EEV: Hmmm if you disagree with their theory of nutrition. You are a ” Liberal ‘coalition of class snobs, locavore foodies and militant anti-corporate types “ If its dollars per calories they believe in, why not cut to the chase and just drink High Fructose Corns Syrup straight? I guess they are just putting their macabre spin on poverty being cool. Let them eat “Mcdoubles” yea worked for Marie Antoinette also.
PUBLISHED: 00:04 EST, 29 July 2013 | UPDATED: 00:05 EST, 29 July 2013
In terms of ‘the cheapest, most nutritious and bountiful food that has ever existed in human history,’ the golden arches of McDonald’s probably isn’t the first thing to pop into your mind.
But they should – according to a New York Post columnist and an economics blogger, anyway.
Post columnist Kyle Smith made a pretty compelling case for the McDonald’s Mcdouble’s giving diners the most bang for their nutritional buck.
Behold, the McDouble: ‘the cheapest, most nutritious and bountiful food that has ever existed in human history’
At 390 calories, 23 grams of protein, 7-percent of the daily value of fiber, 20-percent of daily calcium and 19 grams of fat – with a typical price tag of about a buck – the McDouble, its advocates argue, is the most price-efficient food ‘that has ever existed in human history.
‘For the average poor person, it isn’t a great option to take a trip to the farmers market to puzzle over esoteric lefty-foodie codes. (Is sustainable better than organic? What if I have to choose between fair trade and cruelty-free?) Produce may seem cheap to environmentally aware blond moms who spend $300 on their highlights every month, but if your object is to fill your belly, it is hugely expensive per calorie,’ Smith writes.
‘Junk food costs as little as $1.76 per 1,000 calories, whereas fresh veggies and the like cost more than 10 times as much, found a 2007 University of Washington survey for the Journal of the American Dietetic Association. A 2,000-calorie day of meals would, if you stuck strictly to the good-for-you stuff, cost $36.32, said the study’s lead author, Adam Drewnowski.’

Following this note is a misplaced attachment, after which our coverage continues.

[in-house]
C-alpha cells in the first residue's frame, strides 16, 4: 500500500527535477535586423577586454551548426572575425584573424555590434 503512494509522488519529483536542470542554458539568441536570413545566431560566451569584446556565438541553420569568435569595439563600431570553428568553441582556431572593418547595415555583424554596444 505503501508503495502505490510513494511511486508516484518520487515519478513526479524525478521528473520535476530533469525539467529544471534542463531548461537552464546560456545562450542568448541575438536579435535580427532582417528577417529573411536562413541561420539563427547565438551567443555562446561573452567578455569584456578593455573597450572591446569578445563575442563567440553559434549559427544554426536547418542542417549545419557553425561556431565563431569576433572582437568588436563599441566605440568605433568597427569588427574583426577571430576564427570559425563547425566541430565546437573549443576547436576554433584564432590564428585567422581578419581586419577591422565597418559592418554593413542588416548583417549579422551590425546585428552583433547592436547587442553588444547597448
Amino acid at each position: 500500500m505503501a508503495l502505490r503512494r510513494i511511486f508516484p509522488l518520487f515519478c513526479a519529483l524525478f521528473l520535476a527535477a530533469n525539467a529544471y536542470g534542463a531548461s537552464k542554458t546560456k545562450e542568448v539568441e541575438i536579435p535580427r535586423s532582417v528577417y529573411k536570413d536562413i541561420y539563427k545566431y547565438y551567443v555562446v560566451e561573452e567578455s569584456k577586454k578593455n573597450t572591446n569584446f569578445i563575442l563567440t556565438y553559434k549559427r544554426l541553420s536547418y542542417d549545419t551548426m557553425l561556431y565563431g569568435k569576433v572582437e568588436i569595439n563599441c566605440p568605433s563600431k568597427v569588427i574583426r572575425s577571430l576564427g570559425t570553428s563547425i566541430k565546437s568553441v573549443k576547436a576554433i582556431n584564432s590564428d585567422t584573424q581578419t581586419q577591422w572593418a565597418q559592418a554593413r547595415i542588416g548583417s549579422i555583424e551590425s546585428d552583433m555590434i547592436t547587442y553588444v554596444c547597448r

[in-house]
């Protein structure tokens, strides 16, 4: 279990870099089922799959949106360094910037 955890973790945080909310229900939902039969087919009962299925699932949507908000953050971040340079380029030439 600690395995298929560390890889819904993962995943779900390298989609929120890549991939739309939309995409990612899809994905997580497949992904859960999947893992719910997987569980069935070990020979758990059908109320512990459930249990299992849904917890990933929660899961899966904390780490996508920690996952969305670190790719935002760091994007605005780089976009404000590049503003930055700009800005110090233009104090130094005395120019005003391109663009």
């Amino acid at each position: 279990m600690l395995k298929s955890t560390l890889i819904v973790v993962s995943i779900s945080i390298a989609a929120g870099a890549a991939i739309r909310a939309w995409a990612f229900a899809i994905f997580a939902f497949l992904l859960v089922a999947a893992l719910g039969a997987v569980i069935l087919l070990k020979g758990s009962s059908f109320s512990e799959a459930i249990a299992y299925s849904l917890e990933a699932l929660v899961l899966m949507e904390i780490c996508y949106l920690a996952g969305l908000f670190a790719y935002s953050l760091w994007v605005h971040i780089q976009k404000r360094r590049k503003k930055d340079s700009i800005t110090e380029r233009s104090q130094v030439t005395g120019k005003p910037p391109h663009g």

Bold: NY Post columnist Kyle Smith (center-right) realizes his theory on the McDouble isn’t a popular one
Smith’s argument initially was made by a commenter on the Freakonomics blog run by economics writer Stephen Dubner and professor Steven Leavitt, who co-wrote the million-selling books on the hidden side of everything.
Adding fuel to the argument is the fact that studies show that ‘people who eat out tend to eat less at home that day in partial compensation; the net gain, according to a 2008 study out of Berkeley and Northwestern, is only about 24 calories a day.’
Another factor in the argument is the rising cost of organic foods, which Smith says are now becoming a ‘luxury item.’
Smith realizes the theory isn’t going to be a popular one amongst the Liberal ‘coalition of class snobs, locavore foodies and militant anti-corporate types.’
But facts are facts – and ‘where else but McDonald’s can poor people obtain so many calories per dollar?’
Lovin’ It: Poor people, Smith argues, can get the most bang for their buck by eating at McDonald’s
Read more: http://www.dailymail.co.uk/news/article-2380548/Is-McDonalds-McDouble-cheapest-nutritious-bountiful-food-existed-human-history.html#ixzz2aPqL07jm Follow us: @MailOnline on Twitter | DailyMail on Facebook